How convenient would it be to have someone else innovate on your behalf? You identify the issue that needs to be resolved or addressed, and someone else will do the work and come up with a new product or service that will do exactly what you asked for. Then you only have to … Well, what parts of the process would you still be responsible for?
More than you think
While collaborating with others, which parts will you still have to do yourself? Unfortunately, you probably have to do more than you envision in the above scenario. Innovation is a process that consists of idea generation, development, and implementation, which needs to be monitored. Organizational support is also required to execute each of these steps, as approvals and funding are usually needed to address the issue at hand. Who will manage all the pieces?
In the above scenario, you, as champion of the innovation, will first have to obtain approval to address the issue. In addition, especially when you plan to collaborate with external parties to find and develop the best solution, you will have to come up with sufficient funds to support the work of your collaborators. Collaborators, especially contractors, don’t work for free.
In the idea generation or brainstorming phase, you can certainly have others come up with solutions on your behalf. That may work better than doing it yourself. If you have to come up with the solution internally, you will probably come up with one that works given the means at your disposal. If you can have outsiders help you find a solution, you will be choosing from a range of options, especially when you source from a wide spectrum of disciplines for the best one.
However, to determine what that best solution is, you will have to define the criteria the solution needs to satisfy. Doing this will involve work on your part. Coming up with design criteria or engineering requirements is not too difficult, if you have defined the true cause of your problem. However, if the need is not carefully researched, you will probably end up asking for a Band-Aid instead of a solution that stops the bleeding at its source.
Development is the phase where the product or service gets improved upon. Most of that can often be outsourced. However, in professional service firms, the context in which the solution has to work is usually complex. Creating a solution in isolation of this complex context probably won’t work well. As we know from software development, the only way to make sure a solution works in its environment, is to test it frequently and often. This is what is known as agile development. So even during the development phase, you are not off the hook. You will be constantly testing out a new part of the system.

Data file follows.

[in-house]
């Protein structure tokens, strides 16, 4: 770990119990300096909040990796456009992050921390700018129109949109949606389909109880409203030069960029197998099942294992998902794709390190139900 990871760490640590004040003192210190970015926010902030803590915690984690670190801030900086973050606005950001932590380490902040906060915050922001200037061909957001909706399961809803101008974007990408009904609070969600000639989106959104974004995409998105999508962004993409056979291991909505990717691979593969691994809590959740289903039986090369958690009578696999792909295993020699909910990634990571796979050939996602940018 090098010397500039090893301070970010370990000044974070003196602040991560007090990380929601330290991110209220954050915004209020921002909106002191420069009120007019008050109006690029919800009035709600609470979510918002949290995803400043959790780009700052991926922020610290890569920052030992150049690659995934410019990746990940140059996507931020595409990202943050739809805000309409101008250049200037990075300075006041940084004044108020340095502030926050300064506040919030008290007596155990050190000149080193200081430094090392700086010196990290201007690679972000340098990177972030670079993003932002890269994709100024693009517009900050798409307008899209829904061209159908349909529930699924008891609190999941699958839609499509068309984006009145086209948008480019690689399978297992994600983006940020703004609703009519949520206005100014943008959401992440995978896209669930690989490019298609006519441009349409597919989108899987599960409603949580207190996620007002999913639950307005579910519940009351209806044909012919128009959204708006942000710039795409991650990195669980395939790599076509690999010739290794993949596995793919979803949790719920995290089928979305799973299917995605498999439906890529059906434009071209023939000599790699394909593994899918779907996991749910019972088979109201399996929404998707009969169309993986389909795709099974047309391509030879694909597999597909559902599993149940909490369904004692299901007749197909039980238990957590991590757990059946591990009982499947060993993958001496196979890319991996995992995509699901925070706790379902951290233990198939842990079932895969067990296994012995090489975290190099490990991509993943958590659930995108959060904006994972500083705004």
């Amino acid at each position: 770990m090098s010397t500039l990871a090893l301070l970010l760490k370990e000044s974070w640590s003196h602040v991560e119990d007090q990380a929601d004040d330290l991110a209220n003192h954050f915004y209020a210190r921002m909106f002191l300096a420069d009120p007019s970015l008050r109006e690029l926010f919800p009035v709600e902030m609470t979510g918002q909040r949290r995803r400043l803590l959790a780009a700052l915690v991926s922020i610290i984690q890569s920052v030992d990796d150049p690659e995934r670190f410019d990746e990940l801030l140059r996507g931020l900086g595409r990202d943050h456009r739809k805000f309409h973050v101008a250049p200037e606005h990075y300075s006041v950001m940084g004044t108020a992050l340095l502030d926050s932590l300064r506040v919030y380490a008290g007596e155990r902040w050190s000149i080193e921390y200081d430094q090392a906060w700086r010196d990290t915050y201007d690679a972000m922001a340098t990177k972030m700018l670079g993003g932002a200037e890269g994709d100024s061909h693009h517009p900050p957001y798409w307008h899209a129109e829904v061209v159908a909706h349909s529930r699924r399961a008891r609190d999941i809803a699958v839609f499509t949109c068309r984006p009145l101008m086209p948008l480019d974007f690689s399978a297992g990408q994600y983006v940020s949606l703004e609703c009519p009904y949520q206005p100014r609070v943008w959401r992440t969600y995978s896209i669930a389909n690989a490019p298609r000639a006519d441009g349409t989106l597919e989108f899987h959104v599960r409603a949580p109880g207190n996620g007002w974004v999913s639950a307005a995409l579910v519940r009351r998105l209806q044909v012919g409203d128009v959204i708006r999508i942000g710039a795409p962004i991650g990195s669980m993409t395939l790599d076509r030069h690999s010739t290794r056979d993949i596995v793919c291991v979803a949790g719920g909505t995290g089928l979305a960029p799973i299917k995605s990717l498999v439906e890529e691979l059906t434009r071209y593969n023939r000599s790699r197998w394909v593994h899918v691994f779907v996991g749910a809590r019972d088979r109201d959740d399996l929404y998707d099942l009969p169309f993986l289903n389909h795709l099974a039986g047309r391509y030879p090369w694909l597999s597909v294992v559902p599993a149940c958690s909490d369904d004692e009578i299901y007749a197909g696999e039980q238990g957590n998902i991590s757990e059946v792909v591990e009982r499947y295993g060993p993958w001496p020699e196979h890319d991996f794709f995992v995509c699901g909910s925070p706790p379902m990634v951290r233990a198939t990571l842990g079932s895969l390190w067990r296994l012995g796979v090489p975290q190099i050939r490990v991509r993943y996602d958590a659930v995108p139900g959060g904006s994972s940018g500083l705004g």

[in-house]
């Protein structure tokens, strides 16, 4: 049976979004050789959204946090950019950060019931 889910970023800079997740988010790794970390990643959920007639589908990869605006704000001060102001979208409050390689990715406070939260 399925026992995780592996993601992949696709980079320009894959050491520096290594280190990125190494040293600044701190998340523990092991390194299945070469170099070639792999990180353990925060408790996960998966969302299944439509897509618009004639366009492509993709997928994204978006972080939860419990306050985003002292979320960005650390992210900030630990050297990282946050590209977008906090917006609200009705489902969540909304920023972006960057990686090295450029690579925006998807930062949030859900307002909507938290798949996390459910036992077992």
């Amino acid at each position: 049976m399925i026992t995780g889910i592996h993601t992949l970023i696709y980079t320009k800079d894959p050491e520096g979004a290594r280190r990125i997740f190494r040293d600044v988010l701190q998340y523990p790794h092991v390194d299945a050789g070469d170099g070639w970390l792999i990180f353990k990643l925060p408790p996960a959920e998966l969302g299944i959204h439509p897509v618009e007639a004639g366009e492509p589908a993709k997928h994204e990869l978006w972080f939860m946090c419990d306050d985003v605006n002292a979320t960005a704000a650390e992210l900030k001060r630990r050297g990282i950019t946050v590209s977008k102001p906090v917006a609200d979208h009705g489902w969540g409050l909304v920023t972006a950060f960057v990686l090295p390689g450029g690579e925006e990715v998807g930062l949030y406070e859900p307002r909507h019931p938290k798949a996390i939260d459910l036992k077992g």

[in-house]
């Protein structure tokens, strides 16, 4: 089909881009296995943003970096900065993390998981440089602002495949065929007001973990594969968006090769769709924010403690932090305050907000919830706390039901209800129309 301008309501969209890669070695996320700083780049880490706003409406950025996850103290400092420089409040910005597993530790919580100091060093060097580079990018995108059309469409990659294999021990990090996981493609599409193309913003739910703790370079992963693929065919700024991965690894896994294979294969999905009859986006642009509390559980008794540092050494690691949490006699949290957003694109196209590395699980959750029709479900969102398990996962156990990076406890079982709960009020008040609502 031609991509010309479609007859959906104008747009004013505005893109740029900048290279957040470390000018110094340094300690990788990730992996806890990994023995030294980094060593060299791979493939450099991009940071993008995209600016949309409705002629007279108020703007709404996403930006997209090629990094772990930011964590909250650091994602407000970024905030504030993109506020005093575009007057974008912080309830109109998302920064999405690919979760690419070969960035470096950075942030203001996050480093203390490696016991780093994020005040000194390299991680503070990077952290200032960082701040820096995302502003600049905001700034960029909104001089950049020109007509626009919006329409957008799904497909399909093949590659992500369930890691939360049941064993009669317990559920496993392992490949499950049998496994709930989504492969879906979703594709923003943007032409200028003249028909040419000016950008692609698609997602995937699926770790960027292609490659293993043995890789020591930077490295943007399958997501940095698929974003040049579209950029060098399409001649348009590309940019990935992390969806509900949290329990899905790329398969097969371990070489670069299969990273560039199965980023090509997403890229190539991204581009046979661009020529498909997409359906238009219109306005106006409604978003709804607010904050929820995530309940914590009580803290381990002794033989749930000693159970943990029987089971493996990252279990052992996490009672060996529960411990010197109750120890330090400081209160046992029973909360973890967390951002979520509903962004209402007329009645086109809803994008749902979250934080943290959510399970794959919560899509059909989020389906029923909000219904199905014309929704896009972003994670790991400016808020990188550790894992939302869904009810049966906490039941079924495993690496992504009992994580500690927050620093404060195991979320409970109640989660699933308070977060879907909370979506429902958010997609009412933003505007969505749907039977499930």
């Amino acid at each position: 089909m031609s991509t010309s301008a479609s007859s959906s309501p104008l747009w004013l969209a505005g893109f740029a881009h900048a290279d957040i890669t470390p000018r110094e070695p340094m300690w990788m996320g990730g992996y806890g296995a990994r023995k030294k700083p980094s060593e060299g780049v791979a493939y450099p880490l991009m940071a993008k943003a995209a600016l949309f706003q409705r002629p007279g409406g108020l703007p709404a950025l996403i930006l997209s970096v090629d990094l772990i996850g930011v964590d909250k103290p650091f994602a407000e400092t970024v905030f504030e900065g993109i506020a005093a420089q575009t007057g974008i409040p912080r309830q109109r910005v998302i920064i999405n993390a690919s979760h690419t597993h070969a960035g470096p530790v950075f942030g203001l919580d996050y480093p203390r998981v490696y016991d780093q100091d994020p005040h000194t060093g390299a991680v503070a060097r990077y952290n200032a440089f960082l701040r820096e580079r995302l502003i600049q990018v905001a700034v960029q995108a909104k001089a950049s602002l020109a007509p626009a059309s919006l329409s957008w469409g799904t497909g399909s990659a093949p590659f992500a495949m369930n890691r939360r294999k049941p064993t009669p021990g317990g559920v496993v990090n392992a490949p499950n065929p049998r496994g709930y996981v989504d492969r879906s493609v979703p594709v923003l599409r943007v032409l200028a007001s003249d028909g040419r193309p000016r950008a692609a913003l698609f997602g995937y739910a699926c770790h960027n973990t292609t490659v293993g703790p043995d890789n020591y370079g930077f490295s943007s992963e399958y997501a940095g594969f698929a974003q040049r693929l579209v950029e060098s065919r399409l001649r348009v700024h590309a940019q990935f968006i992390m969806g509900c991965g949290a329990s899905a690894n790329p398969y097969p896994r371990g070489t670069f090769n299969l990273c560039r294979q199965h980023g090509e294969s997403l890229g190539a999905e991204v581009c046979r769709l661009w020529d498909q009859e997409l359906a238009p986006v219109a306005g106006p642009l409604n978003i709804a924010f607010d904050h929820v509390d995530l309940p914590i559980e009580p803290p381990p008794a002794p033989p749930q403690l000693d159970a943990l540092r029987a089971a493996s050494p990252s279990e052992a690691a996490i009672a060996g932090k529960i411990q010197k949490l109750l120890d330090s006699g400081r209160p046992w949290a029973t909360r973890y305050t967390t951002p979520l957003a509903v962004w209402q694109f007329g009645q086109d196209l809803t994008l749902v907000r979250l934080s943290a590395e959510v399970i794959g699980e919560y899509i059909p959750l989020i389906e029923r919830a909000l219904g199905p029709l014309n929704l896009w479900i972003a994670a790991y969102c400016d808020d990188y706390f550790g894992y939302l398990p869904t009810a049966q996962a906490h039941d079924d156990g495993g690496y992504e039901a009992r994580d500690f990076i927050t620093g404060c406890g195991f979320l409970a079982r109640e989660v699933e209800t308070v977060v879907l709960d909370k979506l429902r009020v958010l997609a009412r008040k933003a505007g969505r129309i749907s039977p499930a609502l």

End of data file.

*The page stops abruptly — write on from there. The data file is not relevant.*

Implementation is the last phase of the innovation. This phase will require more of your involvement than the previous two. How else will you integrate the innovation into your workflow? In addition, when an innovation asks for a novel approach, people have to be motivated to adopt the change, be taught how it works, and be given the tools to adapt the new approach to their needs. You, as the champion, will have to motivate others to adapt and adopt the innovation in the implementation phase, which often takes a lot of time and effort.
Innovation is a lot of work. For most professionals, time is scarce and innovation is never your full-time job. Your primary responsibility is managing the day-to-day activities.
It is therefore a good idea to collaborate and outsource the work that can be done by others.
But with so much work to be accomplished for each innovation, who in your organization is going to champion the process? Please join us September 25, 2014 for a webinar about “How to Organize for Innovation,” that addresses some of the questions and concerns raised in this blog.
To find out more about organizing your innovation process, please visit our website at www.organizing4innovation.com come, or contact us via e-mail at info “at” organizing4innovation “dot” com.